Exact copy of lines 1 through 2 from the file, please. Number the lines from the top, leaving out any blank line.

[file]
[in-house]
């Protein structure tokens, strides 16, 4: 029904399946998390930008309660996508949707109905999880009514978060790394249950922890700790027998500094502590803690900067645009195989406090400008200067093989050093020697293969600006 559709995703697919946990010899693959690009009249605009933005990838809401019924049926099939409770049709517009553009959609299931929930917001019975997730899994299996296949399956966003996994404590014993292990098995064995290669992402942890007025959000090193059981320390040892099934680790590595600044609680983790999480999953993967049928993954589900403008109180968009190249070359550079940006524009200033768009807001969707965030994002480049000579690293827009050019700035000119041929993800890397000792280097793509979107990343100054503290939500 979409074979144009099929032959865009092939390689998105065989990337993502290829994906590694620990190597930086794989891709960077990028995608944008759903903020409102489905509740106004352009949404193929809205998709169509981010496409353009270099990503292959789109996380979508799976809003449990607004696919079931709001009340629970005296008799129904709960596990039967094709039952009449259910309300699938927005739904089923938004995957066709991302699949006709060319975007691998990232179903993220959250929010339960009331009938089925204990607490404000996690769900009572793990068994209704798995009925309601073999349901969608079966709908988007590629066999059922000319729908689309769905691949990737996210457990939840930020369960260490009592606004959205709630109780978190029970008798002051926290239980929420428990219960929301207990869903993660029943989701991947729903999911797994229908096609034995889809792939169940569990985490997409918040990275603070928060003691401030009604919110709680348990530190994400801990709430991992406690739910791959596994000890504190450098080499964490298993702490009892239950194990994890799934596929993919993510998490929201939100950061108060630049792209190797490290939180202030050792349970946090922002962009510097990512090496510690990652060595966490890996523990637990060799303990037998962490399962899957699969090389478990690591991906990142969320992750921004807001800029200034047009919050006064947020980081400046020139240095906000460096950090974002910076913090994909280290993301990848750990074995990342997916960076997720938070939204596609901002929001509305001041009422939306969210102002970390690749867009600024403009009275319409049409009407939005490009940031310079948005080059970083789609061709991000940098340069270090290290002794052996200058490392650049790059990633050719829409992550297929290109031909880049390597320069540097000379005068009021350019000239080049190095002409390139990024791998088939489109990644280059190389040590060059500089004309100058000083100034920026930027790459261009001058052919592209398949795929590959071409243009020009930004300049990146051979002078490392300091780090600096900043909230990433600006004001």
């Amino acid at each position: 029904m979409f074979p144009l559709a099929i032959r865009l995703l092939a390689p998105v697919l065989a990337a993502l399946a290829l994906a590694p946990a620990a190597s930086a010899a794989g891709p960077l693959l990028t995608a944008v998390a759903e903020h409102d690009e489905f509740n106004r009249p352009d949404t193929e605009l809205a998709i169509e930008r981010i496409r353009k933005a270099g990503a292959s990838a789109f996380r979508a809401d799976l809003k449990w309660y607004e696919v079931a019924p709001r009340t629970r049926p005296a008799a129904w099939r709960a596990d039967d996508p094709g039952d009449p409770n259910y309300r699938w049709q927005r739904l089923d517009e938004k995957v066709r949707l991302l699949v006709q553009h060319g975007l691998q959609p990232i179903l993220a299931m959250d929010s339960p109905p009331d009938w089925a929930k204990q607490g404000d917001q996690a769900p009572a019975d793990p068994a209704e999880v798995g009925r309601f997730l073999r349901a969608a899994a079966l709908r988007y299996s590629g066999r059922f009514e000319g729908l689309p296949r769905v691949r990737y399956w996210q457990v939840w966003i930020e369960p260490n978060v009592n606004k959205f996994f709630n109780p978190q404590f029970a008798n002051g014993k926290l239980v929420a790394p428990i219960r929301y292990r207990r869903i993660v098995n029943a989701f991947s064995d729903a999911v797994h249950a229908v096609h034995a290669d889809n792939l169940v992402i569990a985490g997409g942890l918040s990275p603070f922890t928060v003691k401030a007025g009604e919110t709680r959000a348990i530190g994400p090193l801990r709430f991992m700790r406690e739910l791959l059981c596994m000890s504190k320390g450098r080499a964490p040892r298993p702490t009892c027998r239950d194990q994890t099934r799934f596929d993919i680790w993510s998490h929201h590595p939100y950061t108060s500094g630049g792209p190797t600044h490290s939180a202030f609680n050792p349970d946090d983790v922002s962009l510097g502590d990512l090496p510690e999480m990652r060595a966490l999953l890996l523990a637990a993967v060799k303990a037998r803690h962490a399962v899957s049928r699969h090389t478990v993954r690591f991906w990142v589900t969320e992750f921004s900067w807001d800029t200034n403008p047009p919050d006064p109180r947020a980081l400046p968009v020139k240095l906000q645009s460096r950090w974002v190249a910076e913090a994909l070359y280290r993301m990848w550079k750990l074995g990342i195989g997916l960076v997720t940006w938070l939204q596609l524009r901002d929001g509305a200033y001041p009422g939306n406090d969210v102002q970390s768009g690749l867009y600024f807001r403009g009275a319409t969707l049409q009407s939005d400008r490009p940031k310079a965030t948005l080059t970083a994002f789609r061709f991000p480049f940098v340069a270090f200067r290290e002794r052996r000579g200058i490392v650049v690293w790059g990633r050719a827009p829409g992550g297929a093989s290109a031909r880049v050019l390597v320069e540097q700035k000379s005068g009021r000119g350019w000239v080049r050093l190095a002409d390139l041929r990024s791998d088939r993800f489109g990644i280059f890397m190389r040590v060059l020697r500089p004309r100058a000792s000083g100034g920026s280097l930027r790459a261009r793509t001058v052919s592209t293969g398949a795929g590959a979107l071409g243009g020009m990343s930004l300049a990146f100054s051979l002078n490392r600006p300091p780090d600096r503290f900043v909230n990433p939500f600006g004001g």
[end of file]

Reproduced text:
[in-house]
């Protein structure tokens, strides 16, 4: 029904399946998390930008309660996508949707109905999880009514978060790394249950922890700790027998500094502590803690900067645009195989406090400008200067093989050093020697293969600006 559709995703697919946990010899693959690009009249605009933005990838809401019924049926099939409770049709517009553009959609299931929930917001019975997730899994299996296949399956966003996994404590014993292990098995064995290669992402942890007025959000090193059981320390040892099934680790590595600044609680983790999480999953993967049928993954589900403008109180968009190249070359550079940006524009200033768009807001969707965030994002480049000579690293827009050019700035000119041929993800890397000792280097793509979107990343100054503290939500 979409074979144009099929032959865009092939390689998105065989990337993502290829994906590694620990190597930086794989891709960077990028995608944008759903903020409102489905509740106004352009949404193929809205998709169509981010496409353009270099990503292959789109996380979508799976809003449990607004696919079931709001009340629970005296008799129904709960596990039967094709039952009449259910309300699938927005739904089923938004995957066709991302699949006709060319975007691998990232179903993220959250929010339960009331009938089925204990607490404000996690769900009572793990068994209704798995009925309601073999349901969608079966709908988007590629066999059922000319729908689309769905691949990737996210457990939840930020369960260490009592606004959205709630109780978190029970008798002051926290239980929420428990219960929301207990869903993660029943989701991947729903999911797994229908096609034995889809792939169940569990985490997409918040990275603070928060003691401030009604919110709680348990530190994400801990709430991992406690739910791959596994000890504190450098080499964490298993702490009892239950194990994890799934596929993919993510998490929201939100950061108060630049792209190797490290939180202030050792349970946090922002962009510097990512090496510690990652060595966490890996523990637990060799303990037998962490399962899957699969090389478990690591991906990142969320992750921004807001800029200034047009919050006064947020980081400046020139240095906000460096950090974002910076913090994909280290993301990848750990074995990342997916960076997720938070939204596609901002929001509305001041009422939306969210102002970390690749867009600024403009009275319409049409009407939005490009940031310079948005080059970083789609061709991000940098340069270090290290002794052996200058490392650049790059990633050719829409992550297929290109031909880049390597320069540097000379005068009021350019000239080049190095002409390139990024791998088939489109990644280059190389040590060059500089004309100058000083100034920026930027790459261009001058052919592209398949795929590959071409243009020009930004300049990146051979002078490392300091780090600096900043909230990433600006004001």